Thousands of college seniors celebrated the end of their college careers over the weekend, and more will graduate this week -- just not as they expected.
Two seniors shared what it was like to achieve this milestone during a pandemic.
One of those seniors is Grant Bennett.
"You must know that 'I have power'" are the words he told a group of young boys.
He taught them to believe they have power, just like rapper J Cole taught him. Both from Fayetteville, North Carolina, the rapper put Morehouse College on Bennett's radar.
Now, four years later, Bennett will graduate from Morehouse on May 17 with a degree in psychology. Virtually, of course.
"It was the time of my life. I really enjoyed my time at Morehouse," Bennett said. "Graduation is supposed to be the thing that closes that experience."
Morehouse College senior Grant Bennett isn't letting the pandemic take anything away from his accomplishment.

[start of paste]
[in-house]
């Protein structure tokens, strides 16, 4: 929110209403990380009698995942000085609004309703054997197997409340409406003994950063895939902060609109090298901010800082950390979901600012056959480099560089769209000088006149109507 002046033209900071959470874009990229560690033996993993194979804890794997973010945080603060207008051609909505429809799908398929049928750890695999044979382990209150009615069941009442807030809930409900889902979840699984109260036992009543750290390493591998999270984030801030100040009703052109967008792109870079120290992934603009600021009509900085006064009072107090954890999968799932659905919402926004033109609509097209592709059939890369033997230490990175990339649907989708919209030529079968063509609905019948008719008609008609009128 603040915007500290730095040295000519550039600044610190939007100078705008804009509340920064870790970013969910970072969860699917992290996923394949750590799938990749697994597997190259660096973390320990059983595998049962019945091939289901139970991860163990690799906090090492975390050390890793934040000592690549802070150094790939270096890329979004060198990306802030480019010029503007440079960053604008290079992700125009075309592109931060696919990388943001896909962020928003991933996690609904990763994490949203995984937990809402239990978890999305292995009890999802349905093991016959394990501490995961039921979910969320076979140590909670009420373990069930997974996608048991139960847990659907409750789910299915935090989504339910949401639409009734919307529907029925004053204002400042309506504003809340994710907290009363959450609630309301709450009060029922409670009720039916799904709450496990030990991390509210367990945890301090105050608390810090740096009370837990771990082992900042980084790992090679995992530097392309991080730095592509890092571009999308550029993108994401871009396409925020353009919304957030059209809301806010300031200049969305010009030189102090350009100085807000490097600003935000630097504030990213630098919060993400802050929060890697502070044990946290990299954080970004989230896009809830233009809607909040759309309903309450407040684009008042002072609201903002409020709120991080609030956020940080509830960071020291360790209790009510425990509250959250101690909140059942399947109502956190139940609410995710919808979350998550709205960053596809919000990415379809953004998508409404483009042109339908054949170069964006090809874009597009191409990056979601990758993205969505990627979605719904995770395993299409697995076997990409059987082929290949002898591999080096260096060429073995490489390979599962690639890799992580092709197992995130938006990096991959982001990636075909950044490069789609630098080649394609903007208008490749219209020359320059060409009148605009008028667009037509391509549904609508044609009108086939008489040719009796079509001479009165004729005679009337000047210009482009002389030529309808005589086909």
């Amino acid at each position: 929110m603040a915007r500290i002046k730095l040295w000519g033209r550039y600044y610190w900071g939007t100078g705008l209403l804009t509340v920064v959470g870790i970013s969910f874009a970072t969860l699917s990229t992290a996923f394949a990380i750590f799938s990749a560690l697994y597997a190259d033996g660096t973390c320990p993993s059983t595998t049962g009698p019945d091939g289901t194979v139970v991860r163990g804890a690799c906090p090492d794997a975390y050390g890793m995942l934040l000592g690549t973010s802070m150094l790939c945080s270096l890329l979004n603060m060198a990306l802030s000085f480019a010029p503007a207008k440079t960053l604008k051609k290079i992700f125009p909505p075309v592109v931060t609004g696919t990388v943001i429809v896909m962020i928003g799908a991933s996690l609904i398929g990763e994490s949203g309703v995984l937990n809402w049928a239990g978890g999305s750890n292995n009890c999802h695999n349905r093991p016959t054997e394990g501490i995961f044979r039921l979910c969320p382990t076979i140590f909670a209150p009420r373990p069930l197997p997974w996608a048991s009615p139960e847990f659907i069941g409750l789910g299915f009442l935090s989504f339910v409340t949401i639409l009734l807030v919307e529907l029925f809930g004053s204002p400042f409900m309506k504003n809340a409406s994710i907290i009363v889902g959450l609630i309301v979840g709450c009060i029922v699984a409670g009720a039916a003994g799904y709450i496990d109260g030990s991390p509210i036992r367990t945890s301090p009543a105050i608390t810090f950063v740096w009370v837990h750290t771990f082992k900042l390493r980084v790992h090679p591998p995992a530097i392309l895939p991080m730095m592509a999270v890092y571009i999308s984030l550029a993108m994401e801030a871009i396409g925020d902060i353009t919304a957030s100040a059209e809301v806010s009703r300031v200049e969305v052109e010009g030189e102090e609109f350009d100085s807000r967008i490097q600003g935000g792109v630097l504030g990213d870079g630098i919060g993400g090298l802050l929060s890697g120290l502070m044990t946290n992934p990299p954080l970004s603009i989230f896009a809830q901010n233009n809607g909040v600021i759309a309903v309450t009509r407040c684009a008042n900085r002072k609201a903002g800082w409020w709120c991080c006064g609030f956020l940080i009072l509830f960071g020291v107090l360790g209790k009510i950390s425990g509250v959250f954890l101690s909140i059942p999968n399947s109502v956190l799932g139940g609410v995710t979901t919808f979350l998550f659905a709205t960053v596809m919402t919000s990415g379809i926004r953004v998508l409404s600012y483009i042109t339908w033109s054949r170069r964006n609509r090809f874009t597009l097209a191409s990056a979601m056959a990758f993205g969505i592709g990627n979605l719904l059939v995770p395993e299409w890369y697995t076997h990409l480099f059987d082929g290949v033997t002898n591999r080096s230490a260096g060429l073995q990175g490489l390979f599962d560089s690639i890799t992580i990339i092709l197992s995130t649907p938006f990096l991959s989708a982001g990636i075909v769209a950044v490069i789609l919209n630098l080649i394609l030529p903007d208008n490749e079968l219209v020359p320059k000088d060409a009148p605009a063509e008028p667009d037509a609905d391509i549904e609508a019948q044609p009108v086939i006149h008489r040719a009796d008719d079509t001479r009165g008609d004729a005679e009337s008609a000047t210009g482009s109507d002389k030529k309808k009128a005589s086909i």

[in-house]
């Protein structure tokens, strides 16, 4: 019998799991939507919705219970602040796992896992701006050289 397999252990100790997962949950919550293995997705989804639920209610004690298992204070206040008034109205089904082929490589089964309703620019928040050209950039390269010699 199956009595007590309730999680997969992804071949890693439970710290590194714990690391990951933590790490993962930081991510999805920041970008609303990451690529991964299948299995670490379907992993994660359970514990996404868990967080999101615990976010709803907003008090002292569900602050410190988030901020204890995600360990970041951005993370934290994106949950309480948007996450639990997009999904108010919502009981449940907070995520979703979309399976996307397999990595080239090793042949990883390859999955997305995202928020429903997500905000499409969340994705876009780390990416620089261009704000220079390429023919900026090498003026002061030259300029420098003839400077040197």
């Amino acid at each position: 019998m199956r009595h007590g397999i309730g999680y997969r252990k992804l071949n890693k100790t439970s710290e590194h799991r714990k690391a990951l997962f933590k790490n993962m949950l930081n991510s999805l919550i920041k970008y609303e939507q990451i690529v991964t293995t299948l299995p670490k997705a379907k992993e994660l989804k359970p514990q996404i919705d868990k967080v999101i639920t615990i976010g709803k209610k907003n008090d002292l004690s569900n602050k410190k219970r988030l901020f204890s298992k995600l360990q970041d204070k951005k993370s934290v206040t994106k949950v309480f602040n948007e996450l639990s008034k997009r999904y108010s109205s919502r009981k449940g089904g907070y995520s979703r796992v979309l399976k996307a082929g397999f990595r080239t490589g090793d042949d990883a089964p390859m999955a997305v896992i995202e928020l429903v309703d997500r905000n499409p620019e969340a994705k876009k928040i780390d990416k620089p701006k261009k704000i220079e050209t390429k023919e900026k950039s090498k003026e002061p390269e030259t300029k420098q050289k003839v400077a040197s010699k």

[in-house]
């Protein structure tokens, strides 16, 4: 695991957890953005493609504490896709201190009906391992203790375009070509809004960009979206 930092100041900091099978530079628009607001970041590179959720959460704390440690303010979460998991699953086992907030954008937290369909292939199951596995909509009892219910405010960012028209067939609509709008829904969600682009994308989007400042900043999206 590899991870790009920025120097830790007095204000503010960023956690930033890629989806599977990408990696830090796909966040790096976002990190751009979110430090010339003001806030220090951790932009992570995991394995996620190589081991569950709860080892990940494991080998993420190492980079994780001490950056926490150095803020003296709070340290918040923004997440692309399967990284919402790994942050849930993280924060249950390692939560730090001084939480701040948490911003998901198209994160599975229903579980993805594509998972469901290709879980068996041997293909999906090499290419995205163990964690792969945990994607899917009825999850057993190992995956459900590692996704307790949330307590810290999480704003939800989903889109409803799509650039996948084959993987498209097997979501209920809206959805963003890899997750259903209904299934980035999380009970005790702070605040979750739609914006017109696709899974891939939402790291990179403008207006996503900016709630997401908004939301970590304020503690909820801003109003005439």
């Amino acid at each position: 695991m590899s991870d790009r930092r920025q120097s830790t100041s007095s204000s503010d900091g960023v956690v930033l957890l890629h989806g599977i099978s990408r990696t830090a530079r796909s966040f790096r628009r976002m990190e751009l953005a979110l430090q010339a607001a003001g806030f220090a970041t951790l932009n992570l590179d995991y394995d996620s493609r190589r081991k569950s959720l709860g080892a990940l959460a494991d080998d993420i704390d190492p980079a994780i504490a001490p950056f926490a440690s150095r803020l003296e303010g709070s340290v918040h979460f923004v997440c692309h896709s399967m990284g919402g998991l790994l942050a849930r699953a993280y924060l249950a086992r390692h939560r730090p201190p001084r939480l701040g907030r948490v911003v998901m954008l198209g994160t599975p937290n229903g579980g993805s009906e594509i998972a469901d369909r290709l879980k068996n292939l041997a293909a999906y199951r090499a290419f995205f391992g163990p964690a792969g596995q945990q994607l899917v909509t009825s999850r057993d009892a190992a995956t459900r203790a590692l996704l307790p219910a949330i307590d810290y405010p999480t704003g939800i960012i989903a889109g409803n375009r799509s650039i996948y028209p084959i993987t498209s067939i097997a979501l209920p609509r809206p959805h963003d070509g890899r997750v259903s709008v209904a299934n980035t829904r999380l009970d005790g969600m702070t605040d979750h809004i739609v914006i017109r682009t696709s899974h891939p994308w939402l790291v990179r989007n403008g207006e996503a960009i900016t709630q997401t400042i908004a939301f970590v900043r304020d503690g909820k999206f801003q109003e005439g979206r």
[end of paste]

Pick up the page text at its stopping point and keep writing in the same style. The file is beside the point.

When he found out in-person graduation was canceled, he was on the baseball field.
"I was really in baseball mode. I wasn't thinking about graduation when everything came out. My initial hurt was that baseball season was over. As a senior, that was really my last chance," he said.
Bennett looks forward to celebrating his time at Morehouse when he can officially walk this December. Morehouse postponed its May graduation to Dec. 13.
Meanwhile, Georgia State University senior Natalie Raymond received cheers and congratulations on a Zoom call.
"I feel like I had more people on my Zoom call than I would have had in person," Raymond said. "It was just more personal to me than sitting in a stadium screaming out loud, even though my sisters did recreate that part."
Natalie Raymond graduated from Georgia State University during the COVID-19 pandemic.
Although Raymond was not able to walk across the stage last Friday, she still received her elementary school education degree that her sisters printed out for her.
"I was just sad all the way up to [graduation], but my sisters were like 'We're not going to have you sad. You only graduate from undergrad once,' so I'm really forever thankful for them."